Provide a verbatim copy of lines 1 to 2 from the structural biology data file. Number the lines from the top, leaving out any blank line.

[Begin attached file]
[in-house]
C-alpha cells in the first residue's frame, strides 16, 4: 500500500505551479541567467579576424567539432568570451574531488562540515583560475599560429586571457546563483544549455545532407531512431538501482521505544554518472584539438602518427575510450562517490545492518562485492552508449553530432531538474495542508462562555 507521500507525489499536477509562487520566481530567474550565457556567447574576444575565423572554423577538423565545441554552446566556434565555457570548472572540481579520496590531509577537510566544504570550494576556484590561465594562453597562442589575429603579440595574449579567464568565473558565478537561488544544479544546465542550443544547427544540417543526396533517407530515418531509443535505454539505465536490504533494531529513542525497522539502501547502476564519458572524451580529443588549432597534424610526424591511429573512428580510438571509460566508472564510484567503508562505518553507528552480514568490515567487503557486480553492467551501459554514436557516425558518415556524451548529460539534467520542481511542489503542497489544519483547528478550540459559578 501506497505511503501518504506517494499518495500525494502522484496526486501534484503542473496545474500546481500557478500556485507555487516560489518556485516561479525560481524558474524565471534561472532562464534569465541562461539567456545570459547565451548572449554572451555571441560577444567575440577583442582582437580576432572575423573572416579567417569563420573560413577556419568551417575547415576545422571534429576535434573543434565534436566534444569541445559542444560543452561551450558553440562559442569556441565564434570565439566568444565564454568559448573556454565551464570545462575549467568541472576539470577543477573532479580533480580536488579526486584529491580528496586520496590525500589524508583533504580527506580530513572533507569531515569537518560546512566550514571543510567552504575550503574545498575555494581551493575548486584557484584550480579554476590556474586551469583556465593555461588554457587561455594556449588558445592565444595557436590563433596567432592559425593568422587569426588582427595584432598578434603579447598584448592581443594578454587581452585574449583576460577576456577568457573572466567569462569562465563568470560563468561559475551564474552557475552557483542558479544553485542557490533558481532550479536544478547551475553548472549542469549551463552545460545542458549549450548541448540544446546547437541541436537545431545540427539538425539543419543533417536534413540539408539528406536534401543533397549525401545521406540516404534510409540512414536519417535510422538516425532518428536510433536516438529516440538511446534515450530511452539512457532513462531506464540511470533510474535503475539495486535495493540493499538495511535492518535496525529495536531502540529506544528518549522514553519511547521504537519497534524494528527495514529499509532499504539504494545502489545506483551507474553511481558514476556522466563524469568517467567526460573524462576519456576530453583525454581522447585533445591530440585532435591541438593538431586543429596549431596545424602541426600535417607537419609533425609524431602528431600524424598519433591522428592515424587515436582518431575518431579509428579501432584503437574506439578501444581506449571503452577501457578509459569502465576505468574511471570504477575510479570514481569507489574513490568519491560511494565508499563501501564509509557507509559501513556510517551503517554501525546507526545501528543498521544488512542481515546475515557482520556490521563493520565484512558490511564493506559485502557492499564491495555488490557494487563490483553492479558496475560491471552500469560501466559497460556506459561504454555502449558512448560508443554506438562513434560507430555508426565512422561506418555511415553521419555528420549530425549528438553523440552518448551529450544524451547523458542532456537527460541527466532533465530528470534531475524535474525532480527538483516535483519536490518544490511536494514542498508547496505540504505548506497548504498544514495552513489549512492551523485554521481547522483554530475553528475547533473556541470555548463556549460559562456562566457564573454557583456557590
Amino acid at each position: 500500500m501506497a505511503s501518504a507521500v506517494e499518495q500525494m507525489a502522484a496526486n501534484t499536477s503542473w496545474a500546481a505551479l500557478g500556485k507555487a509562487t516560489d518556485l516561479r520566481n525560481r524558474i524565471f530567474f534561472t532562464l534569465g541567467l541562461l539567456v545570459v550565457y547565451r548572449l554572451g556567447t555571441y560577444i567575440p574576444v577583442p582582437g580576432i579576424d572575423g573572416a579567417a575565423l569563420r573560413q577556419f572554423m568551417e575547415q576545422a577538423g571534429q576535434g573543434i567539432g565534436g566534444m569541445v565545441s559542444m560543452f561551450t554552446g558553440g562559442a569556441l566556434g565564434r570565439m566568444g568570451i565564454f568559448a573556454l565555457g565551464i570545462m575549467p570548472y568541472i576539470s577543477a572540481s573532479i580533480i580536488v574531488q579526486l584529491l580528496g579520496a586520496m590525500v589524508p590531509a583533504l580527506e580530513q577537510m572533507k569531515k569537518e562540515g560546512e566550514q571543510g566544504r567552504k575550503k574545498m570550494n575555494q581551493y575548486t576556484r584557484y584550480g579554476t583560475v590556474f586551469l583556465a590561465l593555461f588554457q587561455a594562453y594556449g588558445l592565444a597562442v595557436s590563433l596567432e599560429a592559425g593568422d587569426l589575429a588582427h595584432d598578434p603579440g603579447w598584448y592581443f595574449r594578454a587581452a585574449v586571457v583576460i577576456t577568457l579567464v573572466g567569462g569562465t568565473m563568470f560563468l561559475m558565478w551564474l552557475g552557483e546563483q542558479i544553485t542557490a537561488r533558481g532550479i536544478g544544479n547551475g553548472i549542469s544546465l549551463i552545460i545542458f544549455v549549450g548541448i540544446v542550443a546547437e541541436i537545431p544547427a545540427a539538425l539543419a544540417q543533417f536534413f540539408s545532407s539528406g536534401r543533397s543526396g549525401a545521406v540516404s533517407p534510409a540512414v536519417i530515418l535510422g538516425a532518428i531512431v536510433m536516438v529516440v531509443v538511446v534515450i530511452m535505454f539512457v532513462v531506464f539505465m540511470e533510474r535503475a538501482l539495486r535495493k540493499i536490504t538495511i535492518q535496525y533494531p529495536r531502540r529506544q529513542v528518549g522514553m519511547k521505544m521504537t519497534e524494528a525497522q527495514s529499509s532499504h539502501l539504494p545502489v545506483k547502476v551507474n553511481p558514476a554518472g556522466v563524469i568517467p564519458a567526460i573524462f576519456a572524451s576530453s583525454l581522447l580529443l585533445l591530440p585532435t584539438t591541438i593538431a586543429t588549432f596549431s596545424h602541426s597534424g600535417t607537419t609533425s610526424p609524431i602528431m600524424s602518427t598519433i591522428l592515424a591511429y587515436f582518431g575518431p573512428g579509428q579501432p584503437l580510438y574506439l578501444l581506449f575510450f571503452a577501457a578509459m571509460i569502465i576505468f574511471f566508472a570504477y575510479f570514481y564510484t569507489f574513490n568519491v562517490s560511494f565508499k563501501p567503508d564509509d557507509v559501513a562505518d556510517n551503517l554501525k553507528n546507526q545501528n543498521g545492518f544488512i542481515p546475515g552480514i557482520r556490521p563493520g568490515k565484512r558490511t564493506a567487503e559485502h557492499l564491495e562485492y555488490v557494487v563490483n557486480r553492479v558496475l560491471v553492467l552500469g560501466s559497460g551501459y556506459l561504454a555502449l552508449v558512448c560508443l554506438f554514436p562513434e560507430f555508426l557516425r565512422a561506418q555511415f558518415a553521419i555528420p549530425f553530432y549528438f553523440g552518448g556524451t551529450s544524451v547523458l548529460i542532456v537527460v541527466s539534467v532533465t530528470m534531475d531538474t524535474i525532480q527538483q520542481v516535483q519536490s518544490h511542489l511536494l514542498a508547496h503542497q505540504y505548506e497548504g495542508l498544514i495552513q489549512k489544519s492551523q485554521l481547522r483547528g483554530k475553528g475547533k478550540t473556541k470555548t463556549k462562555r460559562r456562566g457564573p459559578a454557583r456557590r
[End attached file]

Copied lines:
[in-house]
C-alpha cells in the first residue's frame, strides 16, 4: 500500500505551479541567467579576424567539432568570451574531488562540515583560475599560429586571457546563483544549455545532407531512431538501482521505544554518472584539438602518427575510450562517490545492518562485492552508449553530432531538474495542508462562555 507521500507525489499536477509562487520566481530567474550565457556567447574576444575565423572554423577538423565545441554552446566556434565555457570548472572540481579520496590531509577537510566544504570550494576556484590561465594562453597562442589575429603579440595574449579567464568565473558565478537561488544544479544546465542550443544547427544540417543526396533517407530515418531509443535505454539505465536490504533494531529513542525497522539502501547502476564519458572524451580529443588549432597534424610526424591511429573512428580510438571509460566508472564510484567503508562505518553507528552480514568490515567487503557486480553492467551501459554514436557516425558518415556524451548529460539534467520542481511542489503542497489544519483547528478550540459559578 501506497505511503501518504506517494499518495500525494502522484496526486501534484503542473496545474500546481500557478500556485507555487516560489518556485516561479525560481524558474524565471534561472532562464534569465541562461539567456545570459547565451548572449554572451555571441560577444567575440577583442582582437580576432572575423573572416579567417569563420573560413577556419568551417575547415576545422571534429576535434573543434565534436566534444569541445559542444560543452561551450558553440562559442569556441565564434570565439566568444565564454568559448573556454565551464570545462575549467568541472576539470577543477573532479580533480580536488579526486584529491580528496586520496590525500589524508583533504580527506580530513572533507569531515569537518560546512566550514571543510567552504575550503574545498575555494581551493575548486584557484584550480579554476590556474586551469583556465593555461588554457587561455594556449588558445592565444595557436590563433596567432592559425593568422587569426588582427595584432598578434603579447598584448592581443594578454587581452585574449583576460577576456577568457573572466567569462569562465563568470560563468561559475551564474552557475552557483542558479544553485542557490533558481532550479536544478547551475553548472549542469549551463552545460545542458549549450548541448540544446546547437541541436537545431545540427539538425539543419543533417536534413540539408539528406536534401543533397549525401545521406540516404534510409540512414536519417535510422538516425532518428536510433536516438529516440538511446534515450530511452539512457532513462531506464540511470533510474535503475539495486535495493540493499538495511535492518535496525529495536531502540529506544528518549522514553519511547521504537519497534524494528527495514529499509532499504539504494545502489545506483551507474553511481558514476556522466563524469568517467567526460573524462576519456576530453583525454581522447585533445591530440585532435591541438593538431586543429596549431596545424602541426600535417607537419609533425609524431602528431600524424598519433591522428592515424587515436582518431575518431579509428579501432584503437574506439578501444581506449571503452577501457578509459569502465576505468574511471570504477575510479570514481569507489574513490568519491560511494565508499563501501564509509557507509559501513556510517551503517554501525546507526545501528543498521544488512542481515546475515557482520556490521563493520565484512558490511564493506559485502557492499564491495555488490557494487563490483553492479558496475560491471552500469560501466559497460556506459561504454555502449558512448560508443554506438562513434560507430555508426565512422561506418555511415553521419555528420549530425549528438553523440552518448551529450544524451547523458542532456537527460541527466532533465530528470534531475524535474525532480527538483516535483519536490518544490511536494514542498508547496505540504505548506497548504498544514495552513489549512492551523485554521481547522483554530475553528475547533473556541470555548463556549460559562456562566457564573454557583456557590